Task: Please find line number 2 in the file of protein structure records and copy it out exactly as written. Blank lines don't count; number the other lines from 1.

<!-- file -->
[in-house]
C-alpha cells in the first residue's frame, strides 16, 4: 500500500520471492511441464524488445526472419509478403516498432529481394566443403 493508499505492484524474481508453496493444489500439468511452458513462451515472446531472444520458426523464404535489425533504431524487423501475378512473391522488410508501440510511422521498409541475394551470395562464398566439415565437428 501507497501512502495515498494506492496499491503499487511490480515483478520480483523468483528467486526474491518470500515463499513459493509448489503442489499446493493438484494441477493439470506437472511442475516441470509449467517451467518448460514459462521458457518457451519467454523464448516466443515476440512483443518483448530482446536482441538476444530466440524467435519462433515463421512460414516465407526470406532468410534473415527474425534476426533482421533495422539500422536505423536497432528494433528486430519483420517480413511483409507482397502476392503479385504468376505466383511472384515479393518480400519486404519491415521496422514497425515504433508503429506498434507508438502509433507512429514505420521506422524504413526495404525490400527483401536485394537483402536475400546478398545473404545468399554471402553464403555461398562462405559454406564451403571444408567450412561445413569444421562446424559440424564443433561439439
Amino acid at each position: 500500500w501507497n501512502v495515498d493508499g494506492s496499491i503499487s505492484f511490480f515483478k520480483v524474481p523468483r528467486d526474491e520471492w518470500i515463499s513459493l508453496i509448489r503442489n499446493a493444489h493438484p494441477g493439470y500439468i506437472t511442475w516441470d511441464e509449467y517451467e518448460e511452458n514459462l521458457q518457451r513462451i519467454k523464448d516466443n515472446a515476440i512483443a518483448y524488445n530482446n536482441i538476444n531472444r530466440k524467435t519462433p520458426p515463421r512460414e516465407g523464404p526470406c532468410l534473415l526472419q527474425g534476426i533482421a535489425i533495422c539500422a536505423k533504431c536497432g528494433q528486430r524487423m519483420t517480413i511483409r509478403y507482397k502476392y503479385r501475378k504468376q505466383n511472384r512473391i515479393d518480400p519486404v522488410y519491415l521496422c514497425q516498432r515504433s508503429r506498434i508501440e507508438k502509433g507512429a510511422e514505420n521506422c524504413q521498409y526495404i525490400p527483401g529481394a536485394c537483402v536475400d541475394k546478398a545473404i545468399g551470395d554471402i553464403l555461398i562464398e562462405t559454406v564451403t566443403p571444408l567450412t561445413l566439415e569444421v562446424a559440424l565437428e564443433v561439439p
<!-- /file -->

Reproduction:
C-alpha cells in the first residue's frame, strides 16, 4: 500500500520471492511441464524488445526472419509478403516498432529481394566443403 493508499505492484524474481508453496493444489500439468511452458513462451515472446531472444520458426523464404535489425533504431524487423501475378512473391522488410508501440510511422521498409541475394551470395562464398566439415565437428 501507497501512502495515498494506492496499491503499487511490480515483478520480483523468483528467486526474491518470500515463499513459493509448489503442489499446493493438484494441477493439470506437472511442475516441470509449467517451467518448460514459462521458457518457451519467454523464448516466443515476440512483443518483448530482446536482441538476444530466440524467435519462433515463421512460414516465407526470406532468410534473415527474425534476426533482421533495422539500422536505423536497432528494433528486430519483420517480413511483409507482397502476392503479385504468376505466383511472384515479393518480400519486404519491415521496422514497425515504433508503429506498434507508438502509433507512429514505420521506422524504413526495404525490400527483401536485394537483402536475400546478398545473404545468399554471402553464403555461398562462405559454406564451403571444408567450412561445413569444421562446424559440424564443433561439439